Kaspersky updates anti-ransomware tool RannohDecryptor with an ability to decrypt files affected by CryptXXX


Ransomware has been making a lot of waves throughout 2016 – there were a lot of organizations that were attacked by it in one way or another, and regular users have also been affected. But the security firms also do their part and develop various kinds of solutions for the problem – files that have been encrypted by CryptXXX v.3 can now be unlocked. The decryption tool have been added to the RannohDecryptror, which was developed by Kaspersky Lab’s No Ransom Project and can be used free of charge. We should point out that previous versions of decryption tools were only able to unlock some file types affected by CryptXXX, but now you have an ability to decrypt each one of them.

So people behind CryptXXX now have to scramble and find other methods for encrypting data – their threat is neutralized at the moment. And it can be considered a huge victory – this ransomware targets lots of territories, including Russia, USA, Japan and Germany. So users from all over the world now have one less thing to worry about.

But the joy may be short-lived. Previous version of CryptXXX decryption tool was released in April and ransomware developers were able to update their creation by June. They also put a new model for stealing information inside of it. But the encryption algorithm had certain weaknesses. They were most prominent in the very first modification of CryptXXX. They were fixed to a certain extent in the second variation but the code was still not perfect and researchers from Kaspersky were able to catch up to it. And now they’ve developed an ultimate weapon that can unlock files encrypted by v.2 and v.3.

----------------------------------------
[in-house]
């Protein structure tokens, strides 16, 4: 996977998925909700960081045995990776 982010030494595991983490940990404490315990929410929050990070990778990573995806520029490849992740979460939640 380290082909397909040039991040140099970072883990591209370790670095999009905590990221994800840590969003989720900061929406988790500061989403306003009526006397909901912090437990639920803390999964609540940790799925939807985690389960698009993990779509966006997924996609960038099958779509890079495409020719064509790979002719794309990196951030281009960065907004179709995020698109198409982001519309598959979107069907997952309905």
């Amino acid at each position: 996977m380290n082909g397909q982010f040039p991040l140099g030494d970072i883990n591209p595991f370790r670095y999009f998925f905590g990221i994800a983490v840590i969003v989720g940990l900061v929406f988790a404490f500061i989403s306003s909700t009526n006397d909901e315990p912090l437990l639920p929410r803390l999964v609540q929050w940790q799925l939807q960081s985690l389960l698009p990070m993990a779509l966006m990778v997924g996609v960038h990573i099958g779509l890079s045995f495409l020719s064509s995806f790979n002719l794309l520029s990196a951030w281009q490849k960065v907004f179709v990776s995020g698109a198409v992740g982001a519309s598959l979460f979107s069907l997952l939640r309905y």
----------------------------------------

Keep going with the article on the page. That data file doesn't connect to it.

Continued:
CryptXXX is a DLL (dynamic-link library) written in Delphi. It uses various encryption algorithms to achieve its goal. One of them employs RC4 with one key for each piece of data. Two others either use RC4 and RSA to encrypt files and the RC4 keys or combine RC4 and RSA in such a way that RC4 locks the file content and RSA encrypts a certain amount of file contents and the RC4 keys. The files themselves are encrypted with the extensions of .crypt, .cryp1 and .crypz.

CryptXXX spreads by driving traffic to URLs which are compromised by Angler and Neutrino exploit kits. In other words, it’s not distributed by method commonly used to get ransomware on computers – email spam campaigns. So you have to be very careful and keep the system protected at all times.

We should point out that CryptXXX v.3 has a certain module stiller.dll – the same one that all previous versions had. It’s downloaded to computers and it can steal 130 types of personal information, including those that are stored by Internet browsers, messengers and email clients. Then, after the encryption process is completed and cybercriminals get their hands on personal data, the ransom note is given out.

The ransom amount for v.3 is unknown at the moment. V.2 asked for 1.3 Bitcoin which is approximately $1000 USD, so the price is not small by any margin.

Still, there’s definitely some progress being made in the battle against ransomware. Kaspersky Lab has already made the decryption tools for CoinVault, TeslaCrypt, Wildfire and Crybola available. If you want to familiarize yourself with a full list of those tools, visit https://noransom.kaspersky.com and catch up on all the latest anti-ransomware developments.



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